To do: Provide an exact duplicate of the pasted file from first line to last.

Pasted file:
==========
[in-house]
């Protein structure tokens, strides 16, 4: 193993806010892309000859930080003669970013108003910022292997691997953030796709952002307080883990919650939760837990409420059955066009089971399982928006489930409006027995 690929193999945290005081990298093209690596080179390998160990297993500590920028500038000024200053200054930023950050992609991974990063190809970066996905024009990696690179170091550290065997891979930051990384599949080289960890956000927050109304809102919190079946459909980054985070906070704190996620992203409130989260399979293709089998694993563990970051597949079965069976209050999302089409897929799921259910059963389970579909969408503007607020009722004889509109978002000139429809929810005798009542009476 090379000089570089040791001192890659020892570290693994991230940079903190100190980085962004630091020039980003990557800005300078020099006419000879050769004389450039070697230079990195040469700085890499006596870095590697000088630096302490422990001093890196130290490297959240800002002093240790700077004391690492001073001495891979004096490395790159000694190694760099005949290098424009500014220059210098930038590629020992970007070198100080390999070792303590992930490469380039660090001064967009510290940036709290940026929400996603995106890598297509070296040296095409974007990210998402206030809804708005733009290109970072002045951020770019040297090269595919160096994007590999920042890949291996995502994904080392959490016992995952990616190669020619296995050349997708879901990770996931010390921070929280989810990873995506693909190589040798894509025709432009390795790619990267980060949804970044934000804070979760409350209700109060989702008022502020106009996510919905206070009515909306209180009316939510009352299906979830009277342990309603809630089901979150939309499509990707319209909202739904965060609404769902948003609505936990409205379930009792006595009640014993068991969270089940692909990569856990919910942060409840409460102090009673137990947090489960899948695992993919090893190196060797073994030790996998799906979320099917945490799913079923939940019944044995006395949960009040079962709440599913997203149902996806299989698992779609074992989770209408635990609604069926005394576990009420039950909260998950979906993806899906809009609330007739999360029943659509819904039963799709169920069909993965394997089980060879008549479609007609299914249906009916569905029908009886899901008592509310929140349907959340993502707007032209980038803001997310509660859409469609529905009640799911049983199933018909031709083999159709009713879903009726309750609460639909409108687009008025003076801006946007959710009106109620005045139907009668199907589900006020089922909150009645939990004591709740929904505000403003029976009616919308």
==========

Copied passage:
[in-house]
């Protein structure tokens, strides 16, 4: 193993806010892309000859930080003669970013108003910022292997691997953030796709952002307080883990919650939760837990409420059955066009089971399982928006489930409006027995 690929193999945290005081990298093209690596080179390998160990297993500590920028500038000024200053200054930023950050992609991974990063190809970066996905024009990696690179170091550290065997891979930051990384599949080289960890956000927050109304809102919190079946459909980054985070906070704190996620992203409130989260399979293709089998694993563990970051597949079965069976209050999302089409897929799921259910059963389970579909969408503007607020009722004889509109978002000139429809929810005798009542009476 090379000089570089040791001192890659020892570290693994991230940079903190100190980085962004630091020039980003990557800005300078020099006419000879050769004389450039070697230079990195040469700085890499006596870095590697000088630096302490422990001093890196130290490297959240800002002093240790700077004391690492001073001495891979004096490395790159000694190694760099005949290098424009500014220059210098930038590629020992970007070198100080390999070792303590992930490469380039660090001064967009510290940036709290940026929400996603995106890598297509070296040296095409974007990210998402206030809804708005733009290109970072002045951020770019040297090269595919160096994007590999920042890949291996995502994904080392959490016992995952990616190669020619296995050349997708879901990770996931010390921070929280989810990873995506693909190589040798894509025709432009390795790619990267980060949804970044934000804070979760409350209700109060989702008022502020106009996510919905206070009515909306209180009316939510009352299906979830009277342990309603809630089901979150939309499509990707319209909202739904965060609404769902948003609505936990409205379930009792006595009640014993068991969270089940692909990569856990919910942060409840409460102090009673137990947090489960899948695992993919090893190196060797073994030790996998799906979320099917945490799913079923939940019944044995006395949960009040079962709440599913997203149902996806299989698992779609074992989770209408635990609604069926005394576990009420039950909260998950979906993806899906809009609330007739999360029943659509819904039963799709169920069909993965394997089980060879008549479609007609299914249906009916569905029908009886899901008592509310929140349907959340993502707007032209980038803001997310509660859409469609529905009640799911049983199933018909031709083999159709009713879903009726309750609460639909409108687009008025003076801006946007959710009106109620005045139907009668199907589900006020089922909150009645939990004591709740929904505000403003029976009616919308």